What is the First Home Savings Account (FHSA) in Canada?

What is the First Home Savings Account (FHSA) in Canada?

Last updated
May 2023
4 min
Written by
Chrissy Kapralos
  • Today’s first-time homebuyers face unprecedented difficulties saving for down payments, especially in Toronto. 
  • The First Home Savings Account (FHSA) offers first-time homebuyers some tax relief for their first home. 
  • Eligible account holders can deduct FHSA contributions up to a certain limit from their taxable income.  
  • You can use Canada’s FHSA to lighten your tax load while you’re trying to save for your first home.

With an average $1.2 million Toronto property price in Q1 2023, saving for a down payment can feel absolutely pointless. But Canada’s FHSA offers some relief.  

Canada has never had a dedicated bank account that offered any benefits to first-time homebuyers. There is the RRSP, but that’s a two-fold account meant for your retirement despite its $35,000 withdrawal allowance for first-time homebuyers. 

The FHSA is a dedicated tool for Canadians saving up for a down payment. Unfortunately, it doesn’t solve the issue of down payments being too large for many Canadians to save towards even with the FHSA. 

But if you’re looking for a way to access property in Canada without worrying about a hefty down payment, Lotly can help. Our investment fund connects aspiring homebuyers with investors to ease the purchase process.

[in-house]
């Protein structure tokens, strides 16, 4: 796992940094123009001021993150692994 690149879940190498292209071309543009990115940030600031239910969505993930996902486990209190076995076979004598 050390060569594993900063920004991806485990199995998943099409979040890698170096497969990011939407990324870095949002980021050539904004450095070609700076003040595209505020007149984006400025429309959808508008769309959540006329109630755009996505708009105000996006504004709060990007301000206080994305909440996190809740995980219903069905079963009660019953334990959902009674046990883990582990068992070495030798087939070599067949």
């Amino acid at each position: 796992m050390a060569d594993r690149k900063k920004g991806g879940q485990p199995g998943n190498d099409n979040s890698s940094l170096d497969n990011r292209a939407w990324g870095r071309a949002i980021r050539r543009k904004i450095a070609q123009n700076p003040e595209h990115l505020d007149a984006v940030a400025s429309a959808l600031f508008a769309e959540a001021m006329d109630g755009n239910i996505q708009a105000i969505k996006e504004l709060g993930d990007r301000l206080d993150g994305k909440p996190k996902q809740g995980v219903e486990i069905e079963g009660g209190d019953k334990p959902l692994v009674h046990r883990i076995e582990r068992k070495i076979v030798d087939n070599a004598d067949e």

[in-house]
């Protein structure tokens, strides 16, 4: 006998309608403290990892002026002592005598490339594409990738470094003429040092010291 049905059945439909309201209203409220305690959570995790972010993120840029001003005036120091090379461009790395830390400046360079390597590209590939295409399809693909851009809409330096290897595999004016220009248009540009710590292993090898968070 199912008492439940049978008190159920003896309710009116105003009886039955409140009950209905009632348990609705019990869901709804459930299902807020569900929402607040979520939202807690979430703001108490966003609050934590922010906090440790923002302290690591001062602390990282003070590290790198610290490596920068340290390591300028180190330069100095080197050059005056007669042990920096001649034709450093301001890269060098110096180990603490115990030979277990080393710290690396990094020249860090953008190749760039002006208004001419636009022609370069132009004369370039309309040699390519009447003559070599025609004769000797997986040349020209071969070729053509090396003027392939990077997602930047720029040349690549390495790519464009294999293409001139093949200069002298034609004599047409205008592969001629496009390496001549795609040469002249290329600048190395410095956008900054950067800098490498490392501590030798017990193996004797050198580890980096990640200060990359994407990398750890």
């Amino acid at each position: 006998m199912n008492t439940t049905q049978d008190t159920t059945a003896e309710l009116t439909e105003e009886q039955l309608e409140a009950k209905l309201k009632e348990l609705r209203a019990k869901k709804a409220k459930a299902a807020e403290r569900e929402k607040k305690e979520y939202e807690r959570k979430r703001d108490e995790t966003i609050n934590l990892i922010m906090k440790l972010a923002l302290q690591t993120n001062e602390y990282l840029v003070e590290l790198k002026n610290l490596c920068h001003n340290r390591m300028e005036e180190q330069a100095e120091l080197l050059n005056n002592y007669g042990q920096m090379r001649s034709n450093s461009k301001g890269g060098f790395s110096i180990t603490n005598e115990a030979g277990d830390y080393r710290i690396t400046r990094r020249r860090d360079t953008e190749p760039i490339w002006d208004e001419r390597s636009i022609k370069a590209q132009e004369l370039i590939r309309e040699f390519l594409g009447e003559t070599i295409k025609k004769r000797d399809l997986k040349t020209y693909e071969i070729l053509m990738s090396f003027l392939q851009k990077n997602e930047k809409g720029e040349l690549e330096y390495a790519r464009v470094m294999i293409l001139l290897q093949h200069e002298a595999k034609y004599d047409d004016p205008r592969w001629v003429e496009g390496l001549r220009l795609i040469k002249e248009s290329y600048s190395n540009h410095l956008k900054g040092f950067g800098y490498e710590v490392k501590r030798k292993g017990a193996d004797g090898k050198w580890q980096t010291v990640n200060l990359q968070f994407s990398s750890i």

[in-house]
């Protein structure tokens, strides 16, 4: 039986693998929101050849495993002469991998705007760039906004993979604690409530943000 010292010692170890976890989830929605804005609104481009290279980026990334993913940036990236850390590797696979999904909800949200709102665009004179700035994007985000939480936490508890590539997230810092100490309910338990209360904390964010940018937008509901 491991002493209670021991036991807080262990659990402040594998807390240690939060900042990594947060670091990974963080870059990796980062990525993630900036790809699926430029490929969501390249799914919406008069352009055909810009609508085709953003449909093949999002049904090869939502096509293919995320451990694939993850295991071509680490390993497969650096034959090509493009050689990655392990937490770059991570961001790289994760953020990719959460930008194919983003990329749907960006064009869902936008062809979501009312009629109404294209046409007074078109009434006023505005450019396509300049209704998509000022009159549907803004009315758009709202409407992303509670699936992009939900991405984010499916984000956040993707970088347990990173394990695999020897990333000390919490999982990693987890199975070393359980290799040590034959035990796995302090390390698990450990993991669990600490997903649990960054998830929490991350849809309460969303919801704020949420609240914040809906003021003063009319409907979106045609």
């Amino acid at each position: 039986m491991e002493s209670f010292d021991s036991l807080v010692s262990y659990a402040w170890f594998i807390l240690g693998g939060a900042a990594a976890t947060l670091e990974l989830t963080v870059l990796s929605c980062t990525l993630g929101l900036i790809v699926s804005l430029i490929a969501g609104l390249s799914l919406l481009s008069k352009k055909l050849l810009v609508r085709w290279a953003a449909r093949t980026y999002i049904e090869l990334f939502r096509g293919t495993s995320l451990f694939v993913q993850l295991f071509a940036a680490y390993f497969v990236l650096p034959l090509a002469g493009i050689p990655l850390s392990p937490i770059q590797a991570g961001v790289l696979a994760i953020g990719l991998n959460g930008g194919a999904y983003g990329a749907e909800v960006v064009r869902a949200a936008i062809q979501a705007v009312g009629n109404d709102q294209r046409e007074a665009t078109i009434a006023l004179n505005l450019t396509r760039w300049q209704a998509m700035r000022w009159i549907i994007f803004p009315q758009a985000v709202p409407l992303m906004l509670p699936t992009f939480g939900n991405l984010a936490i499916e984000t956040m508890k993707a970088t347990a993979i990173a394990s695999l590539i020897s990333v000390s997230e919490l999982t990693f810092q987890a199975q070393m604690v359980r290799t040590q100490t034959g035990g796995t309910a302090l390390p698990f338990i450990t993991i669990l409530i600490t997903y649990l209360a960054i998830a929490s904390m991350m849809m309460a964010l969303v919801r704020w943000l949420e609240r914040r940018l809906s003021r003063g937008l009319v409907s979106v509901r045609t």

But back to the FHSA. For those of you interested in buying a property the old-fashioned way, it’s certainly worth considering. We’ll walk you through the basics of an FHSA, how to use it for your first home, and how to use Lotly to buy a home without a huge down payment from you. 

What is an FHSA?

FHSA stands for First-Home Savings Account — the first of its kind in Canada. The federal government defines it as a “registered plan” that helps first-time homebuyers save up for their first home tax-free. 

As of April 1st, 2023, Canadians can open up an FHSA if they meet the following criteria

  • 18 years or older
  • First-time homebuyer
  • Canadian resident

Now, “first-time homebuyer” is the trickier criterion to meet. If you’re single? No problem. But if you’re married or in a common-law relationship (living together for 1+ years), you might face some issues. 

The Canadian government doesn’t consider you a first-time homebuyer if you live in a home owned by your spouse or common-law partner. 

Doesn’t pertain to you? Then you can open up your FHSA at your local bank. 

But once you’re all set up, how do you use it?

FHSA contributions

You can contribute up to $8,000 to an FHSA per year, tax-free. Hello, tax deductions!

But what if you have an RRSP? You can actually transfer some of your RRSP funds to your FHSA without any tax implications. Those contributions, however, aren’t considered tax deductible because you already benefited from the deduction when you contributed to your RRSP. 

Now, $8,000 doesn’t seem like much considering today’s down payment amounts. But over the course of five years, you could benefit from up to $40,000 in tax-free money for your down payment — $40,000 being the FHSA’s lifetime limit.